Mount the SSR's to the inside of the case cover. Be sure that the mounting locations will not interfere with anything inside the drive unit when the cover is installed. Apply silicone to the aluminum plates on the back of the relays before screwing them in place to insure a sound thermal connection to the case.
Make the control connections on the relays from the new terminal strip containing the diodes, and make the inter-relay connections on the control lines.
At this point, before supplying the 12V power to the output terminals on the SSR's, I made a lash-up and actually powered up the ST5000 connected to the drive unit. I verified that when the ST5000 called for rotation, the opposite corners of the H-bridge were activated (the SSR's have LED's that lite when they are actuated).
Having confirmed my control wiring, I then made the motor and 12VDC connections to the SSR's output terminals. Connect the white and black wires from the clutch relay to any convenient white and black wires at the SSR's. I then used the ST5000 to actually turn the motor. I did this as a final check to confirm that I had things right, and to ensure that I did not have the wiring to the limit switches reversed. I didn't, but it was a 50-50 chance. If I had, then the limit switches would have failed to prevent over-rotation, and it would not have been possible to run the drive unit in the reverse direction to clear the over-rotation condition. If this had happened, I would have simply reversed the connections of the two red control wires coming from the new terminal strip.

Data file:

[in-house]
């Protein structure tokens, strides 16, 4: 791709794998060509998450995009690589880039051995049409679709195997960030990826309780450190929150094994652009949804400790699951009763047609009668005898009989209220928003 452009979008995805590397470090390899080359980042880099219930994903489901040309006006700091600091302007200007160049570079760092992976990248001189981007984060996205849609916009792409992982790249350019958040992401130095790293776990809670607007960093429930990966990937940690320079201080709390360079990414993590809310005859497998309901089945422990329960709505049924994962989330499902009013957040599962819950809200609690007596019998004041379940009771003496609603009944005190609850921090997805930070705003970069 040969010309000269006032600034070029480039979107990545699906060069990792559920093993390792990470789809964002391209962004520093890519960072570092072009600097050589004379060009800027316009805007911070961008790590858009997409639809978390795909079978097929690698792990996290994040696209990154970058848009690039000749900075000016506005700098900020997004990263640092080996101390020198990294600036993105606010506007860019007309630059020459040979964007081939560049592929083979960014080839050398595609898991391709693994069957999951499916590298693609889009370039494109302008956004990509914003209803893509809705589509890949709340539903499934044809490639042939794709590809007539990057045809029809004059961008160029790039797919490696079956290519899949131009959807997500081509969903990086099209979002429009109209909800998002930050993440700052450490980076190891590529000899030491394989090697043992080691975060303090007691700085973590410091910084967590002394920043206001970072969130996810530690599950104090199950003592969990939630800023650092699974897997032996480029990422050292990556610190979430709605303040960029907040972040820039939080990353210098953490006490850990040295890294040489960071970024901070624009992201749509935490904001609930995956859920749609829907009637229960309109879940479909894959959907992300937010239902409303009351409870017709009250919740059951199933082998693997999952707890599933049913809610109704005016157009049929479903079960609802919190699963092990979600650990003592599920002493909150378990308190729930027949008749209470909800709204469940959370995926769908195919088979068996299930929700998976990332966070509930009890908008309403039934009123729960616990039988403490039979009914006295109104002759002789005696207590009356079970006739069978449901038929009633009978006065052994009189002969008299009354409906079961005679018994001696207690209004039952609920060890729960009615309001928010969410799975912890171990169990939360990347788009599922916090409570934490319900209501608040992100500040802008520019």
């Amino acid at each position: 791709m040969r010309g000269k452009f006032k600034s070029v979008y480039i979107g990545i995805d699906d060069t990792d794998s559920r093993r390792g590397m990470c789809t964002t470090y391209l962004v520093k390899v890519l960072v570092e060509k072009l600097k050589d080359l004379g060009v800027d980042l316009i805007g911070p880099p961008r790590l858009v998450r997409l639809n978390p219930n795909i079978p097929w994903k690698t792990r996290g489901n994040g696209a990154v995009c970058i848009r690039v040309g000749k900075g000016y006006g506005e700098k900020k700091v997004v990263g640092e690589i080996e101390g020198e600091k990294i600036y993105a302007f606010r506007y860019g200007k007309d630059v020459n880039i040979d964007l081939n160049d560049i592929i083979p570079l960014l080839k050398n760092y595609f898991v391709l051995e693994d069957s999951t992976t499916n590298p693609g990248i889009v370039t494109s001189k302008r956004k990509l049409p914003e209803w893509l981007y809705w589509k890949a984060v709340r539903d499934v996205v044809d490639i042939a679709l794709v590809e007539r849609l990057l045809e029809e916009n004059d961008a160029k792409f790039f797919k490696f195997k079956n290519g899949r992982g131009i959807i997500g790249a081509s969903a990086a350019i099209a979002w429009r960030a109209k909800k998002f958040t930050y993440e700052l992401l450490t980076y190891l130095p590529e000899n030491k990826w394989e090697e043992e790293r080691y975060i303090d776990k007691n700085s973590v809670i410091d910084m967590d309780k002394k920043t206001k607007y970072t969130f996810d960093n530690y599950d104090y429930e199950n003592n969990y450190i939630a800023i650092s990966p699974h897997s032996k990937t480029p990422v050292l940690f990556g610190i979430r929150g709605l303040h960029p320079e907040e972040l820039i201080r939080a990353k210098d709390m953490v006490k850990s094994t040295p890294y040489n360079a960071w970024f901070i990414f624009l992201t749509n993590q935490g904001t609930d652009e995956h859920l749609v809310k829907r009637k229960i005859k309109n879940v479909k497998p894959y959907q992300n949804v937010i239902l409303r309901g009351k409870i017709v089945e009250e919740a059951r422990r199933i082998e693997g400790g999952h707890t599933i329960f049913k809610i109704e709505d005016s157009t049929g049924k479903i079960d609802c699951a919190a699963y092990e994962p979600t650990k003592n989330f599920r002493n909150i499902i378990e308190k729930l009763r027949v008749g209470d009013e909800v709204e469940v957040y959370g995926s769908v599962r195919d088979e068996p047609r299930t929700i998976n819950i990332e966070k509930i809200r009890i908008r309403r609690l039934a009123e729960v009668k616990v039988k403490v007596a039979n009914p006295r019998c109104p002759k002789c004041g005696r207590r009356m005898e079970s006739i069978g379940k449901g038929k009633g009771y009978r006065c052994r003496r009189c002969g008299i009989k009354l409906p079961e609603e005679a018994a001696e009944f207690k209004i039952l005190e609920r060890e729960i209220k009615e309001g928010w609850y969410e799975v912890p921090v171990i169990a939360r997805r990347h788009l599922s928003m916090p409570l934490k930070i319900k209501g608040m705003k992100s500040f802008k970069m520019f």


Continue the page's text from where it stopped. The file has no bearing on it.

Hookups at the ST5000: Everything I did presumed the re-use of the existing wire bundle going from the Benmar drive to the Benmar controller in the cockpit. Here is where the wires in the bundle at the cockpit need to connect to the ST5000:
- White: ST5000 DC + 12V power connection. Since the ST5000 is a delicate instrument, and is now used only to deliver control-level signals, it will draw very little current. I installed a 0.5 amp fast-blow fuse in the +12V power lead.
- Black: ST5000 DC - 12V power connection
- Blue: ST5000 + clutch connection. No negative clutch connection is required.
- Red and Green: ST5000 drive connections. Don't worry about which goes where - if the sense of the drive is wrong (it rotates the wrong way), just reverse these connections. The ST5000 also has a software switch for this.